Patience pays off for Herd's Boykins
HUNTINGTON, W.Va. - College basketball has morphed into a full-speed-ahead sport when it comes to playing time.
Young players want as much as they can as soon as they can, because it can mean a quick path to a multi-million dollar contract. Of the 29 college basketball players taken in the 30 picks of the 2012 NBA Draft's first round, 18 were either freshman or sophomores.
Yet while many players want to race toward maximum minutes, Marshall redshirt freshman guard DeVince Boykins took a different approach. He essentially shifted his basketball career into neutral for a year.
By taking that redshirt last season, Boykins postponed his debut to this fall. But he said the experience he gained and growth he saw in that year was worth it.
He wasn't always that convinced, though. When you're 18 years old, won a state championship at East Rutherford High in Bostic, N.C., as a senior, averaged 17 points, 13 rebounds and four assists in doing so and turned down offers from Miami, Marquette and South Carolina to attend Marshall, long-term visions aren't the first thing on your mind.
At first, Boykins wouldn't even consider redshirting. Yet as time went on, and he talked to both Marshall Coach Tom Herrion and his father Robert, he came around to the idea.
"It may have been the night before the first official game, and (my father) told me, you have to think long-term," Boykins said. "I talked to Coach, too. Sitting down and talking to him, he said short-term, yeah, it's gonna hurt. But in the long run, he felt it would benefit me a lot more, because I probably wouldn't have gotten the minutes I wanted to get last year."
Herrion said that conversation, one he's had with players everywhere he's coached, isn't always easy, and neither is getting a teenager to look past the present. Yet it seemed the minutes Boykins likely would have played would not have been worthy of the year of eligibility he'd use up.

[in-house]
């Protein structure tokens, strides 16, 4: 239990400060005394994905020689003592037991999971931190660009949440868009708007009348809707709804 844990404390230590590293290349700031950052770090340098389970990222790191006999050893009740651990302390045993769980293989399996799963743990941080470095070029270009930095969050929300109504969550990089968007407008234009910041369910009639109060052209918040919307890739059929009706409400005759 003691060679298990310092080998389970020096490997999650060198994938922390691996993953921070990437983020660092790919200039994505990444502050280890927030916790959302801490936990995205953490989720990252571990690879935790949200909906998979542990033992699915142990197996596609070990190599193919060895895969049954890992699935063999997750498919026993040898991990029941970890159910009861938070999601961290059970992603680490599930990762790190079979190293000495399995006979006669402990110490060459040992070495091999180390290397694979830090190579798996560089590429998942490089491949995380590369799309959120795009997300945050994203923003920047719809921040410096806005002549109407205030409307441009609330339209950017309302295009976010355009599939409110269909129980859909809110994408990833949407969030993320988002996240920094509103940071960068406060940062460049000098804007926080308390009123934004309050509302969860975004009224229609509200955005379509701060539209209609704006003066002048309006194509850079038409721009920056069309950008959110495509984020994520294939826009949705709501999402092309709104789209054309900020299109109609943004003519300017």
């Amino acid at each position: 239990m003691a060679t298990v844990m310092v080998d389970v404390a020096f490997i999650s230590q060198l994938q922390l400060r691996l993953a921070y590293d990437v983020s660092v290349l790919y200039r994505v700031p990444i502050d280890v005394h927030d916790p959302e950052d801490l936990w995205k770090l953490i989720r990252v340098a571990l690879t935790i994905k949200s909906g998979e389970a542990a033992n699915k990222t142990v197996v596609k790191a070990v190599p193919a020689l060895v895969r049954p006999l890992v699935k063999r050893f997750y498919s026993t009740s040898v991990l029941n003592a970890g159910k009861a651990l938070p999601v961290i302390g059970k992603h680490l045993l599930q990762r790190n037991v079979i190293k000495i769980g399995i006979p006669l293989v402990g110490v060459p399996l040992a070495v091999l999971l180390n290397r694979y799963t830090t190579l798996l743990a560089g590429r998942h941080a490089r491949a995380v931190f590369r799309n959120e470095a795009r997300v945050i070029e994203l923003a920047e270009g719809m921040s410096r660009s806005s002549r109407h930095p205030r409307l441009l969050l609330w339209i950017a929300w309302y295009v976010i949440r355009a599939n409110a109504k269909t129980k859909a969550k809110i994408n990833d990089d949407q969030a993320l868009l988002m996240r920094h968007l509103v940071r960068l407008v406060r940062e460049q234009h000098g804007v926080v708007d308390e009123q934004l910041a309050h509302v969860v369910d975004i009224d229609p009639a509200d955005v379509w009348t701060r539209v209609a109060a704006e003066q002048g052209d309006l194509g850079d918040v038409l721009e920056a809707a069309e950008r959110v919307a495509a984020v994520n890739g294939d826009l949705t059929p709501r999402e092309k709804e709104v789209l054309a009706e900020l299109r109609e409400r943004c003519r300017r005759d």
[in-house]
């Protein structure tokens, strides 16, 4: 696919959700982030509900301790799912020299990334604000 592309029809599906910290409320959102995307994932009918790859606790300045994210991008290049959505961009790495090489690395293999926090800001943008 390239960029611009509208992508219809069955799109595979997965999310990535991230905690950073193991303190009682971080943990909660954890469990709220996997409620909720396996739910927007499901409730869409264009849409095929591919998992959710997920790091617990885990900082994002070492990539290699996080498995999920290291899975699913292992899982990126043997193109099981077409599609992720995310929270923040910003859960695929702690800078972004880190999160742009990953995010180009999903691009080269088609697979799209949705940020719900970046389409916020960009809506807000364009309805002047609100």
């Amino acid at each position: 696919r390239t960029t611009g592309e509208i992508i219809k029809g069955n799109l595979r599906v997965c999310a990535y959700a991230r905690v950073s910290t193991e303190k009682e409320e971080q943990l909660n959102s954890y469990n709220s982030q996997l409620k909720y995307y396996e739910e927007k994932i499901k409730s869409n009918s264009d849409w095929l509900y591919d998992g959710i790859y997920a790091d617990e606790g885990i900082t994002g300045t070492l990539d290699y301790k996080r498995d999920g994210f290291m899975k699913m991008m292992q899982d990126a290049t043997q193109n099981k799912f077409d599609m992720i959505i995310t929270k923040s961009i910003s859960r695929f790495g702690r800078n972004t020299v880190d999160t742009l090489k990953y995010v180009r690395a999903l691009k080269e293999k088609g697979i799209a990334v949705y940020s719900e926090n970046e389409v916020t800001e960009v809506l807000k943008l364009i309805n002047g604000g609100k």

"You're honest with them about where they stand and more importantly, it's so hard to convince people to look long term," Herrion said. "His family and he made the decision, but we definitely had an opinion and all felt very comfortable that was the right decision to make."
Among last season's guards, Boykins would have fought for minutes with All-Conference-USA second-teamer sophomore DeAndre Kane and seniors Damier Pitts and Shaquille Johnson. Of the freshman guards that joined him last year, Justin Coleman averaged nearly 16 minutes a game before he was suspended and ultimately dismissed after playing just 17 games, and Chris Martin averaged four minutes a game.
Now Pitts, Johnson and Coleman all are gone and Boykins had a year to acclimate himself to college basketball without the pressure of keeping a spot in the rotation. And, as a redshirt, he could participate in exhibition games before the regular season began. Boykins now can look back at how important last season was.
"It's benefited me a lot, just gaining that experience over a year's time, practicing with the team," he said. "As far as being in practice and guarding, I guard DeAndre Kane every day. It's really helped me out defensively."
Boykins thinks he can help the team's defense with his versatility. At 6-foot-4 and a chiseled 211 pounds, he's a combo guard in linebacker's clothing.
"For me and my athletic ability, it just depends on the lineup," he said. "I feel I can play the 1, 2 or 3, primarily either the 2 or the 3. I can play the 3 mostly because of my athletic ability, me being able to guard guys taller than me because of my jumping ability."
Herrion said it's not just physical gifts that can help Boykins contribute this year. That redshirt year, and the experience of guarding a heralded player like Kane, allowed him to hone his mental game.
"He had a chance to go every day and learn our system," Herrion said. "He's a very bright player. He has a high basketball IQ, so he has a chance to be an excellent part of our program."
Boykins is ready to apply those physical and mental talents to the regular season. It wasn't easy watching his teammates take the court without him for months. Yet he realizes that was simply a short-term nuisance that could reap long-term benefits.
"That season went by fast," Boykins said. "I had fun last year just interacting with the team. It was a great experience and I'm ready to play."
Contact sportswriter Derek Redd at email@example.com or 304-348-1712. His blog is at blogs.dailymail.com/marshall.